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July 21, 1923     The Woodville Republican
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July 21, 1923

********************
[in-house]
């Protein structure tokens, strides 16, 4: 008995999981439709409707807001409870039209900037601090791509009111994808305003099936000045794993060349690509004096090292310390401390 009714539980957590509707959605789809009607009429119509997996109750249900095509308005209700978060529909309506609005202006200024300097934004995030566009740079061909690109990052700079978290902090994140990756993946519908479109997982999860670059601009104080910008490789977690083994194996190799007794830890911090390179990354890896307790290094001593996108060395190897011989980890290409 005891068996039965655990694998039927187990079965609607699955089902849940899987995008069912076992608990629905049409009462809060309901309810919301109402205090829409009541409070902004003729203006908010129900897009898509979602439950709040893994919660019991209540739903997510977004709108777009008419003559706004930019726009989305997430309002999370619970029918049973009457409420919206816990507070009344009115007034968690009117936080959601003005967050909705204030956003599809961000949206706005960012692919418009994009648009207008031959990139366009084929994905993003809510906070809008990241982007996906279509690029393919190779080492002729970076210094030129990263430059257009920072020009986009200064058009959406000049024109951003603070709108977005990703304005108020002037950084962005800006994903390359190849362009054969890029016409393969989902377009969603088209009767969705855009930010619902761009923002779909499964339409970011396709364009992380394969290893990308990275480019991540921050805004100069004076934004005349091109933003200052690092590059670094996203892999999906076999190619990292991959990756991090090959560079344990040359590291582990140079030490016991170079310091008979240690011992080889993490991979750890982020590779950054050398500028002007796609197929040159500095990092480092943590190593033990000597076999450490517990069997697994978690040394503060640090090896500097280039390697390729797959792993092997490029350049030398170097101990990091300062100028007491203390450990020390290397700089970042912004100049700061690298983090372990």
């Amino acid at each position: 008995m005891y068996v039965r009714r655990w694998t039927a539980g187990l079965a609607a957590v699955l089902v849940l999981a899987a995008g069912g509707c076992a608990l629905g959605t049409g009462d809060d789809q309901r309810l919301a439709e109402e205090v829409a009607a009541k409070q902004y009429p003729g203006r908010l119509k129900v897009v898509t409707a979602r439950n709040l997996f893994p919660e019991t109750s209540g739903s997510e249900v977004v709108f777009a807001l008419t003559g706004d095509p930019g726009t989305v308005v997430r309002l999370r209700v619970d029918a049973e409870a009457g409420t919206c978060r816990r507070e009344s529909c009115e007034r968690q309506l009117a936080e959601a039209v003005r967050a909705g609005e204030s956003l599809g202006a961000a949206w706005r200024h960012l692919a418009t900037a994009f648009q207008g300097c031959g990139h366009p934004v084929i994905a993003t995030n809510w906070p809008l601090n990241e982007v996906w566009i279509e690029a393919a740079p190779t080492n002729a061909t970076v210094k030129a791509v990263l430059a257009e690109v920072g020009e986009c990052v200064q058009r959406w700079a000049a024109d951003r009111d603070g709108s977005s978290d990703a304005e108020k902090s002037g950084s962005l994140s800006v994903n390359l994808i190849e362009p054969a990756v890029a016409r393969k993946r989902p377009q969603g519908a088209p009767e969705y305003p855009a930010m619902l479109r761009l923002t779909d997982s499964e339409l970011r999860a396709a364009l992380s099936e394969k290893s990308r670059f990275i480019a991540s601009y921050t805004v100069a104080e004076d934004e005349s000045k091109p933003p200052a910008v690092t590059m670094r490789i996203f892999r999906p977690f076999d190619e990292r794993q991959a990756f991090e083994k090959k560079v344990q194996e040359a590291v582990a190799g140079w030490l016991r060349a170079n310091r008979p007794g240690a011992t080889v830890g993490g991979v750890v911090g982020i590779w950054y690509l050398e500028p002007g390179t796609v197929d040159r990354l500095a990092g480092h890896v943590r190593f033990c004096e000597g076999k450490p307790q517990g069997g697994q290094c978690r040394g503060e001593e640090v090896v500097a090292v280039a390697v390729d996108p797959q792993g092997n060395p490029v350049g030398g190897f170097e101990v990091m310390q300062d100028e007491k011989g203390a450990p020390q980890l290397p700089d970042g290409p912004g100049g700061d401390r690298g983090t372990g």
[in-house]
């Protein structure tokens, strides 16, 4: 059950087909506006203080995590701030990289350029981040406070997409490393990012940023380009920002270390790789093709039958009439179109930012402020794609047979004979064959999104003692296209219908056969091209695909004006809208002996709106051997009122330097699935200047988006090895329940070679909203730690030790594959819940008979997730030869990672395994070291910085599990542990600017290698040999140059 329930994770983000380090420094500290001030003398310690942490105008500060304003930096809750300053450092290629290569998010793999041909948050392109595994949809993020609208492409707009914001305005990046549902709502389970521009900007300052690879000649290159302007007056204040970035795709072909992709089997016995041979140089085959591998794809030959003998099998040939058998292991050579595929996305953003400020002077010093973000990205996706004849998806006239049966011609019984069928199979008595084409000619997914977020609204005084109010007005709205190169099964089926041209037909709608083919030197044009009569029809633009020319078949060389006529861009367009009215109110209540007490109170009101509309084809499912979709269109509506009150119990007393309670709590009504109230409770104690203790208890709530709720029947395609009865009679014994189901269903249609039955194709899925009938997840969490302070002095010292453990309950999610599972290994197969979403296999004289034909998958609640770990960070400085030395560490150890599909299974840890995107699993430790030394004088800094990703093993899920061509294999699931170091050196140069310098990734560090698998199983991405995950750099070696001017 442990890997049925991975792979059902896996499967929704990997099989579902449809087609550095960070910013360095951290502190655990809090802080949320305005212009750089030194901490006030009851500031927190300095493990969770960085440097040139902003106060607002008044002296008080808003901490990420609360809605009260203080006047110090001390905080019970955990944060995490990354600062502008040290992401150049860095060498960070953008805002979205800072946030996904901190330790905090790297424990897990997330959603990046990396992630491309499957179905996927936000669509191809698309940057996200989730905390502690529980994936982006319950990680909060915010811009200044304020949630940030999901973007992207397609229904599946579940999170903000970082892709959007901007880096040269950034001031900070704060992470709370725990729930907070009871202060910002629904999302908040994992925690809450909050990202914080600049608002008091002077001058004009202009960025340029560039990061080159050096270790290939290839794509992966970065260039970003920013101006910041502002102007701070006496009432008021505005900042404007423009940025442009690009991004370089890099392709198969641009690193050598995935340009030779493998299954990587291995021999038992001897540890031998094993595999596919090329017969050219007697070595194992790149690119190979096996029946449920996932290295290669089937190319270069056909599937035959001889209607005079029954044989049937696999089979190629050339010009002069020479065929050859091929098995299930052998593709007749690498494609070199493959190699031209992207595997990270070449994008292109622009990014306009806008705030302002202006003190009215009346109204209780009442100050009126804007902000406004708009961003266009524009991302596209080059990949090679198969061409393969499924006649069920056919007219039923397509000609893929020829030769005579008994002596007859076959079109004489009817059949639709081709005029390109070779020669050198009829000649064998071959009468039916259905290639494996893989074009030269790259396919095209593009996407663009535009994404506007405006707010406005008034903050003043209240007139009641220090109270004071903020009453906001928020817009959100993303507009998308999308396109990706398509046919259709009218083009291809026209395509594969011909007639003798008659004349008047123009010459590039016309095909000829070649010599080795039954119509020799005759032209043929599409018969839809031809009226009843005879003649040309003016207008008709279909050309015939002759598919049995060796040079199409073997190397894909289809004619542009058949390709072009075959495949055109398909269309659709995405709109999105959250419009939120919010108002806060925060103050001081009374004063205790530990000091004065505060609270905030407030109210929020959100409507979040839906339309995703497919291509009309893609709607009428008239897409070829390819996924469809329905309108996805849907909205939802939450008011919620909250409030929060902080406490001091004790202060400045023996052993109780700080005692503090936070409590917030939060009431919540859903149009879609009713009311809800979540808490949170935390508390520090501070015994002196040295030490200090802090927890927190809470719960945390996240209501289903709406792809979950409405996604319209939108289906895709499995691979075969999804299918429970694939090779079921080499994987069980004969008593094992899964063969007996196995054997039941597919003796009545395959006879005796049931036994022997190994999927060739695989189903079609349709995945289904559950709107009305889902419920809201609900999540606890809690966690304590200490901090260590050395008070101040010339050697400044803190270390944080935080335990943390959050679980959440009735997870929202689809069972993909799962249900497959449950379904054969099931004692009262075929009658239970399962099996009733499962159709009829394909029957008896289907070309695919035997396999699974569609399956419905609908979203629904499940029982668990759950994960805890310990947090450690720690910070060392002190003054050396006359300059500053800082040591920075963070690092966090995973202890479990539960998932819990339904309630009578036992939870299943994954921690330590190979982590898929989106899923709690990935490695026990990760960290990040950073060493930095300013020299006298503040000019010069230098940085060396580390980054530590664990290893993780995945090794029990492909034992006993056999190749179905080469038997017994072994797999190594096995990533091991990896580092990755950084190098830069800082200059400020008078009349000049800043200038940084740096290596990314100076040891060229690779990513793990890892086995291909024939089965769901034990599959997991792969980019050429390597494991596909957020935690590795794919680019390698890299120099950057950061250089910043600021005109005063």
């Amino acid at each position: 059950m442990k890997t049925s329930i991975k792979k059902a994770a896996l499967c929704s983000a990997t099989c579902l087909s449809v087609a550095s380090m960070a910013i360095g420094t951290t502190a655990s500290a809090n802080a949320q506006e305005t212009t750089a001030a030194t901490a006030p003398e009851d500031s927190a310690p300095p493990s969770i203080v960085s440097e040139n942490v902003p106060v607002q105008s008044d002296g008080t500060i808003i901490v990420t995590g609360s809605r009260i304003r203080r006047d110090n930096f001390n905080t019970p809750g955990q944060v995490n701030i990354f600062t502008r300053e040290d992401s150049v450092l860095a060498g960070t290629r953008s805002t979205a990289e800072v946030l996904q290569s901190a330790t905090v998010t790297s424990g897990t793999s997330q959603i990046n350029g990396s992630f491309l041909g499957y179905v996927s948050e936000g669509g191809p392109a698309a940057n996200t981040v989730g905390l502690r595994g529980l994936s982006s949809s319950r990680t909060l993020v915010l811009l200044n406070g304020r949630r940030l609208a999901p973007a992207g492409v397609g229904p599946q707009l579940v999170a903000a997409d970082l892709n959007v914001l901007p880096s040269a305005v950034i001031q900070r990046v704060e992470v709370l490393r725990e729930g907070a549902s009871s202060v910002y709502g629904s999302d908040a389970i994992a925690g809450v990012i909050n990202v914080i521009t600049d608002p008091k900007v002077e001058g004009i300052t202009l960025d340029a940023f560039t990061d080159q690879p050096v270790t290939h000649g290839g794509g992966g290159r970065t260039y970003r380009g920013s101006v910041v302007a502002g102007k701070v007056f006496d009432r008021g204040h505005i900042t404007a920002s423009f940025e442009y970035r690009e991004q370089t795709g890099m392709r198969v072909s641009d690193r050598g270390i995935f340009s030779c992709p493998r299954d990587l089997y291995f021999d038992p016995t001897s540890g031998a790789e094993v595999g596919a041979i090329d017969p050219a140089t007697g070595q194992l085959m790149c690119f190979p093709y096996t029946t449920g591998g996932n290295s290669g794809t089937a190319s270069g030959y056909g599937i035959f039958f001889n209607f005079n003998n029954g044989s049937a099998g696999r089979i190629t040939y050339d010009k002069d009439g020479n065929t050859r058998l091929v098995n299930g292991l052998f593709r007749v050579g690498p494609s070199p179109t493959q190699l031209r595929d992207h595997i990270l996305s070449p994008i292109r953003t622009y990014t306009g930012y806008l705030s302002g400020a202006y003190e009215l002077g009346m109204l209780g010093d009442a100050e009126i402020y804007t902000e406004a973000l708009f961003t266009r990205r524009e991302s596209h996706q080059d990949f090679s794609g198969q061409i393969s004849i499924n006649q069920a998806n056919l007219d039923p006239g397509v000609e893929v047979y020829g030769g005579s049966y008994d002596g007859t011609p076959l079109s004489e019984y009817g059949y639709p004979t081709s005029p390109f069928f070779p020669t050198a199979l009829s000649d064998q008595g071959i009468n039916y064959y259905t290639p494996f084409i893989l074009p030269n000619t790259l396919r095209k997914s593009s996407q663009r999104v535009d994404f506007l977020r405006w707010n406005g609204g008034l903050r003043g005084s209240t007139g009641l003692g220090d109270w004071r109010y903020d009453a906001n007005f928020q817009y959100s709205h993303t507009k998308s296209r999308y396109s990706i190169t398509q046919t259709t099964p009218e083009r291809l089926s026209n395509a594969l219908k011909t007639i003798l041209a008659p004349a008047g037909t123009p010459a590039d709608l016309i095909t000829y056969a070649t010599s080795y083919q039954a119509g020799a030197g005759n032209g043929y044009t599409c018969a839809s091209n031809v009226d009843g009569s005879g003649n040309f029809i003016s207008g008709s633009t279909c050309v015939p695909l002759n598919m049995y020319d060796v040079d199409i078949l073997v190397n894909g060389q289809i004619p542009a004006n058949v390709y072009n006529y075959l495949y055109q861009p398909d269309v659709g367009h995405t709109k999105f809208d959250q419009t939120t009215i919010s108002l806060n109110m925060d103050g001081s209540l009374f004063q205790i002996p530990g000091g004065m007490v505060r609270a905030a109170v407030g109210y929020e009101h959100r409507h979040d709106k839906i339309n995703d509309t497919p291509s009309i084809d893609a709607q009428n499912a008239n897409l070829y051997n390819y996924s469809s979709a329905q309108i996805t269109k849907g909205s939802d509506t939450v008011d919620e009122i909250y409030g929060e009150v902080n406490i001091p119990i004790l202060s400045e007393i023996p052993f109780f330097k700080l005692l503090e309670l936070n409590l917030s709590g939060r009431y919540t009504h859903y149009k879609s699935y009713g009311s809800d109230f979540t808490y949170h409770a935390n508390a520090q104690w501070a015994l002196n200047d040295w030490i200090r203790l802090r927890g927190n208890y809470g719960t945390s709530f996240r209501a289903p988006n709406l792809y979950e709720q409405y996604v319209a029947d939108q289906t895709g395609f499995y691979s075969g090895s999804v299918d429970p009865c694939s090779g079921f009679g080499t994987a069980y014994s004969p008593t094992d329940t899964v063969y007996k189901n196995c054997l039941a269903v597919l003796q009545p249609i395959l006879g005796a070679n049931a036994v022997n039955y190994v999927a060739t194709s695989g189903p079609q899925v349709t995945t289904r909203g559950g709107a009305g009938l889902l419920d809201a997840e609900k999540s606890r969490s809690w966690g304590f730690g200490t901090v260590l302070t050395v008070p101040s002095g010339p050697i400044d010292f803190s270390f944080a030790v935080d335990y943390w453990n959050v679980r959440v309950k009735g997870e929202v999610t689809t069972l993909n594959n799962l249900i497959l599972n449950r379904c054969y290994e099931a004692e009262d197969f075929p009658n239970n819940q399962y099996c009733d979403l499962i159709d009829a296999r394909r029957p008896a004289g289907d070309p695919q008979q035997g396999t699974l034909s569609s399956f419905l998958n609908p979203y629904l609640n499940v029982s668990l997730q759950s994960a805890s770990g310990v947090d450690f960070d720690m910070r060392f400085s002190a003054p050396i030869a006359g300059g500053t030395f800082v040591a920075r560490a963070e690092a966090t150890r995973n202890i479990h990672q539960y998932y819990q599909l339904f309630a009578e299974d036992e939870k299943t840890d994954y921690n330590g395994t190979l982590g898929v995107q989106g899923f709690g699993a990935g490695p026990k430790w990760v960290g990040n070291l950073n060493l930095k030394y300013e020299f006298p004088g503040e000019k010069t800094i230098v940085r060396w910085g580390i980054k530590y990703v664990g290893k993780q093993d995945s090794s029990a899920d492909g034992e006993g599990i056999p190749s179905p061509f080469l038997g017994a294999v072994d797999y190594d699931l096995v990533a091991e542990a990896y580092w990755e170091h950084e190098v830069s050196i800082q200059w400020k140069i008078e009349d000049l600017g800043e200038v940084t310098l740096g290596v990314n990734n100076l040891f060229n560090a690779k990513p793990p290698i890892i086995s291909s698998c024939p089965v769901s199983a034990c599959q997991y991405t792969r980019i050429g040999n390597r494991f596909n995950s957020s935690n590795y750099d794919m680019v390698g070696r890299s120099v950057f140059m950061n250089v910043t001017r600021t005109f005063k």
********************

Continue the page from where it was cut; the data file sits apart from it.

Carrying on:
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( lSecond public session of the ' ekl, foreign minister of Poland, who caud of France paying homage to the REVIEW OF ] TEVENTSr itain 0flora to Draft an Allied : Reply to Germany, and May Act Alone. iS RUHR OCCUPATION ,tPolnre Still Insists on Complete Sub. mlulon and Payment by Berlin-- Disturbed by Slump In Wheat Price---France Ratifies Washington Treaties. 1By EDWARD W. PICKARD THOMAS R. MARSHALL, for. I[ met vice president, has writ- ten to Edward W. Bok, donor of a $t00,000 prize for the best plan for avoiding wars, suggesting )eople who do the fight- ing and pay the bills be permit- tJd to decide whether or not a war shall be waged. Of course this is an old Idea, but is not the for such a referendum Worth considering? I F FRANCE and Italy are willing, _ Great Britain will assume the cesponslbllity of preparing a reply for the allies to the latest German rep'a- ratloi ioT& i oe'/i'et aims alety at the pacifcatlon of Europe and the recovery of the exhausted We, like our allies, are deter- mined that Germany shall pay all she can; but we feel that to seek to force pay in excess of her capacity is We said the French occupa- on of the Ruhr would not be a flnan- tdal success, and it isn't. Europe is tlarmed by the threatened total col- ;lapse of Germany. The recovery of the wdrid Is in danger. Peace is at stake." .:hat, briefly summarized, is the teent made to the house of com- mons by Premier Baldwin and to the hose of lords by Marquis Curzon last hursday afternoon. It was made clear that cJreat Britain, while earnestly de- siring unified, action by the allies, tvould act alone if that extreme course were necessary. What the British pro- Qosats tn the contemplated note will be is not stated, Mr. Baldwin, while admitting that le German proposal set forth in the scent note e= un;tisfactory and In- ufftclent, decla ed ey should not be Ignored, but should be examined and explored, He was especially out. spoken concerning the Ruhr situation, asserting that indefinite occupation by oie country of the territory of another time of peve was a rare and regret- ble phenomenon, an honorable end for which should be found as speedily as possible. - Debate on the statement in the house commons, it ms decided by the arllamemtary leaders, should be post- poned wntil July 16 in order that the attRude of other countries toward the $)ronouncement might be learned. Dur- ing the discussion, it is expected, the pia of :an international commission of xerts to determine Germany's flnan- fll resources, as suggested by Secre- Hghes, will be brought from business and labor forced the Baldwin cabinet take the course announced. It has t'ne warm support of the Labor party and of most of the in- France will do in this crisis problematical at this writing. senate Thursday Premier Poln- "I am confident; I am not land breaks away from be back at our side. walt in vain for a single on our part. what she has begun ; the collapse of We cannot accept aly mediation between France and Germany." italy, it Is be!lev, will give Its ap- proval to the British plan. and It maw be that the little etente and Poland wlll back it up, though France has been trying earnestly to hold them to their wILL SEEK SMfl-L ASTEROID =tlifornla Scientists Engaged in Oom putation of Interest to Those Astronomically Inclined. lClerkeley, Cal.l)r. A. O. L,uschner, a] here, It. ,met of permanent world court, with first German Judge at tile left. 2--Count Szep- fought a blo0dless duel with former Preshlent PllsudskL 3--General Gou- colors of the U. S. Marine corps st Quantlco. adherence to her policies. One corre- spondent says Poland and Runmnia have borrowed all they : can from France and are now eager to get from under her control. Belgium is not in a position to break away from France, whatever may be her desires. ERMANY naturally sees in the British statement a way out of some of her troubles, but as yet those troubles are merely growing greater. Last week the entire nation was aroused by the boosting of the price of coal to about $5 a ton, the highest in Germany's history. The radicals yelled that Stinnes and Thyssen, the great coal barons, were again deriving huge profits from Germany's mlsery, ani] ttm industrialists said that dou- bling the coal price meant doubling the prices of all manufactured products and closing the works when the peo- ple were unable to buy. Doctor Stresemann, hitherto the closest friend of Stinnes, denounced the efforts of a few industrial magnates to get hold of all the country's resources and indus- tries and to profiteer while Germany went down to ruin. "We are dancing on a vohmno and we stand on the threshold of a new revolution if we do not settle the differences between the workingmen and Industrialists now," said Herr Stresemann. The Berlin government announced that the prices of bread would be quadrupled because of the further de- cline of the mark, whereupon a great throng of unemployed, mainly metal workers, marched to the open market in Potsdam and demanded that the dealers sell at cost. This being 1-e- fused, the mob wrecked the market. One grocer raised the American flag and declared his shop was American territory because he was selling canned goods from Chicago. T AST Wednesday, for the first tme since the beginning of t:h.e WOrld [ f war in 1914. 3uI " wlht sold on the Chicago hoard of trade for less than a dollar a bushel and, coincldentally, the Minneapolis millers reduced the price of flour to $6 a barrel, the lowest since 1915. According to the Chicago I brokers, the price depression, which has been steadily progressive of late, is due primarily to overproduction everywhere and to a general readjust- meat of grain values toward prewar t conditions. In addition, recent fears of heavy damage to wheat In the Northwest from black rust have been dissipated,- with corresponding effect on prices. Another cause for the slump given by the brokers is lack of speculation In the market, due ?o the Capper-Tlncher act, which requires a report of holdings to the government. Gilbert Dusler, market statistician for the American farm bureau, de- clared that If September and Decem- ber wheats go as low as 95 cents a bushel it will mean a loss of $80,00o,- 030 to {he American farmer. UR English cousins were consider- ably excited over the arrival at Southampton of the Leviathan on her first trip across since being rebuilt. They refuse to admit, in the face of facts, that she Is the queen of all liners, and they wereespecially sore because a good many members of her crew were believed to be deserters from British ships. he police searched the Leviathan for these culprits, but found ew. It Is probably true, how- ever, that more of them were among the vessel's sailors and "stewards, for they are paid 75 per cent higher wages than on English ships and say they receive much better treatment. Among the Levlathan's passengers was Albert D. Lasker, former chair- man of the shipping board, and in Lon- don he was one of the guests at a din- nor given by the Pilgrims. He ex- plained on that occasion that American ships do not serve liquor because President Harding thought It would be inconsistent for Aerica to be dry on land and wet at sea. He said no greater hurt could happen to the American merchant marine than to seek to force foreigners to be dry. ,'Somehow," he added, "foreign vessels will, and, as I believe, should learn to serve liquor outside the three-mile limit. What we wish td do with our ships is our busluess ; what you wish to do wit" your ships is your business, obody else's. We would be tbe gain- ors all around If the coming congress would find a means to expedite legis- lation to clear up the present muddle." Mr. Lasker's successor as head of the shipping board. Mr. Farley, has announced formally that all board yes- sels will continue to be dry, as no devi- ation from that policy Is contemplated ; but Informally It was gh'en out that passengers could carry their own U- quor aboard, for the board wlll not un- dertake to exercise police powers. LMOST Sthout opposition, the Washington naval limitation treaty and the four-l)wer Pacific treaty were ratified by the French sen- ate, after having been approved by the chamber of deputies. Senator Renald, in the debate, said the naval treaty would not be burdensome to France be- cause she was unable to afford more capital ships than the agreement al- lowed and the other classes of war craft were not affected. He said that at Washington proper account of France's geographical situation was not taken, but that "the commission on foreign affairs accepts the tonnage at- tributed to us because France wishes to devote her greatest efforts to the construction, not of an offensive high seas fleet, but of light units and sub- marines." France also proposes to have as great an alr-fighting force as any other nation, believing her greatest danger In.the future, from Germany, for instance, will tie in aerial attack. Great Britain, too, is planntngto build up an air force equal to any other, aml the government Informed the commons that, while it would be glad to partici- pate in a conference looking to limita- tion in that direction, there was no rospect of any such conference while the affairs of Europe remain so unset- tled. OVERNMENT supervision of the anthracite industry to a degree that will insure corporate "and individ- ual responsibility to the public is rec- ommended Ln a report of the federal coal commission. Government owner- ship of the mines is opposed, but the principle is enunciated that coal is as much  pu)ic nessSy as gas, street railway serwice or anytifing else that Ires been brought under public regafla- tlon. Complete Iubllclty as to mining costs, profits, salaries, wages and cor- porate relations is called for. The commission further recommends that, in the event of a suspension of mining operations, the President shall be authorized to take over the produc- tion of the mines and distribution of coal and to determine price, wages and compensation to land and mine own- ers. This aroused the Ire of Samuel Gom- pers, who often can see only one slde of such questions. He said: "The com- mission, by its recommendation, would invoke the penalty of compulsory la- bor Upon the miners. But for the monopolistic owners of the coal mines, the commission would provide a slap on the wrista severe dose of pub- licity. That would be only the ghost, the merest shadow, of a penalty." "Any attempt.to outlaw the right to stop work as a means of improving the condition of the working people of the United States is doomed to fail. Such attempts have failed In the past and will be equally unsuccessful in the fu- ture. Labor will never give up the right to strike as a last resort in the fight against wrong and oppression." At the request of the coal commie. sion, the interstate commerce commis. slon has ordered an investigation of the reasonableness of anthracite freight rates. RESIDENT HARDING, after a pleasant voyage up the coast, visit. ed Juneau and Skagwy and, passing through Icy strait and Cross sound, proceeded to Seward. Their itinerary then tok them to Fairbanks, terminus of the Alaska railroad, and it was the intention to go from thence to Chltlna, on the Copper River and Northwestern railroad overland. TLANTA last week swarmed with z . Elks who weYe attending the an nual grand lodge convention and re. union. James G. McFarland of South Dakota was elected grand exalted ruler and then some eight thousand Elks paraded the streets with many floats and bands. HAT American dyes are now made in quantity and quality to supply all the country's demands is the grati- fying statement made by the federal tariff commission. In this respect, the report says, the United States is now Independent of the rest of the world. Our domestic dyes are as good as those of Germany before the war and the price is being reduced steadily. lost to tim scientific world for twelve years, An effort is being made by the University o California to solve the moths of Aurora. The little body, one ot the several hundred minor planets which revolve about the sun between Mars and Jupi- ter, has given.astronomers much trou. sines its a quarter-cen- tury ago. a considerable amount ef lyears. The problem, local astronomers of con.lderable difficult l state, IS one "  " y t because of the nearneSs of the aster- l old to Jupiter and Saturn, two mighty bodles which are conliuually pulling Aurora out of the path laid down for it by the sun. It is to the calculations of the effect of these disturbers that the work is now being dlrected by Professor Leuschner. and months of mathematical work will be required be- fore the problem of Aurora's motion is eatab- Actual Photographs" of the Eruption of Mt. Etna Photographs of the eruption of ML Etna are Just arriving in America. Above Is a view of the rivers of molt- en lava, and, at the right, inhabitants of the village of Cerro,. which was buried a few hours later, fleeing from the flood of death, taking with them the tiles from their cottages. Canadian Shrine Draws Throngs for Cures Situated on the northern slope n Mount ltoyal, at Montreal, "Canada, is St. Joseph's oratory which is second nly In fame to St..ne de Beaupre and with a fast increasing total of miraculous cures is rapldty becoming famous throughout the American continent. As many as forty thousand people have attended open-air services there this summer, and pilgrims are coming from all over the United States and Canada. Present From French Lutherans t UNVEIL RODNEYSTATUE In appreciation of the service the National Lutheran Council of Amemca has rendered in the after-war period of reconstruction iv France, the Evangel- [cal Lutheran Church of France has presented to the council an original can- vas by J. Eade Reid. "Christ on the Judean Hills at Dawn.*' The photograph shows M. Charles Barrel, consul general for France, making the presentation of the painting to Dr. J. A. Morehead. executive director of the National Luther- an council, and Dr. F. H. Knubel, president of the United Lutheran Church in _merica. Locomotive Fights Forest Fires Above is shown a fire-fighting locomotive, one of several on the Southern Pacific lines. These engines are t'luipped comple*.ely with forest fire fighting apparatus, shooting powerful streams of water as shown in the photograph. More than half the counties ,,t Okla- bOlUS have one el more woman oOicers. M,'omen are said to be more adept In learning foreigu languages than are men. Constantinople has only tllree fae. tortes that employ more than 103 work- men each. Great Britain has completed 431 new cemeteries and l working on twice as mor THE By C ( 192, by McClure OSE MARY con tentedly house table. always a nightmare her when she did not rowton for the had gone excepting at the other end of the She was nibbling drinking her turn to her small alternative, cllurCL always went to churCt A deep voice silence. It was the voice of the young people are not going to he Inquired. "I cannot make plied the startled "Doctor Fletcher night--I am was standlrg now, found that he waS "IIe would: be very mustache was s I ffnhaklng. "PerhaI you politely. l "()h, thank yOU, Rose Mary as she "] will be ready in As Rose in her pretty dark soft brown feather brim of her little mlng a little tune. She knew that old was slttlng within her watching whoever She had met Miss she knew that both watch her going fro taters. She found Julian he front dor, dressed and very He gmlled as he land Rose Mary nice looking in mustache, and when Mdewalk, she , most entertaining. "Let us walk post office so that uggested Rose mailed, they shop windows. "Isn't that Mary as they I ] displaying a uving furnished. "Solid comfovtY "See that stuffed ter% night, a book "I couldn't Rose .Mary, "but work table: see and the lRtle place, that Is mY "Yon may have fire. and I will lamp and smoke grouch amiablY- for a fleeting 1 blushed beautifullY- "I must go breathlessly. Ithtful. but I :,:',;.':"  nnd go to work in "You are an too." remarked along. "Oh. are you in lag, too?" "Fourth shaft from your "Why, I have Mr. Fenn might he had often head bent not want to This statu of Caesar l{odney wa bl-own bird. He unveiled in Rodney square, Wilming. some time before ton, Del.. on Independence day to corn- it was only her memorate the break-neck ride of 80 ing house that miles nmde by him from Dover to bachelor suite* Ptliladelphia to affix his name to the Declaration of Independence and at the same time save the vote of Dela- ware. The statue is the work of the well-known sculptor, James Edward Kelly, and it was unveiled by six-year- old Eliza Rodney, a lineal descendanL LEADS PHONE STRIKERS Miss Jniia O'Connor, president of the Boston telephone operators' or- ganization whicl voted to strike. Mem- bers walked out of the various ex- changes while strikebreakers have been pressed into service by the com- pany. Fire Loss Visualized. MUCH IN LITTLE It has been graphically calculated that tile timber destroyed annualiy in [ the United States by preventable fires A, Frost is the name of a theatrical, is the equivalent of enough lumber to producer in London. I buihl five-room bungalows 50 feet Wearing of n green badge in France apart on both sides of a street reach- signifies a desire on the part of the Iing from New York to Uhioago. wearer for matrinlony. ] Tile first records of young Scotch- [ Dip Keye *n Oil. men being engaged by the lludson's i Dipping keys in oil occasmally will ]keep locks in order. :&ll hinges must l be touched with an oiled feather ow and then to save the annoyance o creakln doors. Bay Fur company are dated 1707. The first book entered for copyright under the laws of the United States was "The Phtladelnhia Selling Book." A few daY s met him in the building where "I am going to "May I take you Rose Mary the other alighting they Miss Pussy bought the car young lady" eel The other Julian an old minds and But for all Just as well have st the shining The grouch save Roe MarY- And Rose betrayed the noon they he took her in her home. "Mother, tearfully, "a marry me--we ing-room "Yes." said when did you dears?" 'The first vd "But," said mother's arm, were doing it'" Kee AlgyI saY lug me your present ? Mr. Budd made me prom Lizard A curiosity frillenl lizard, as all otheX about On standing than a -An' st!re, she watched bat of boarding th' to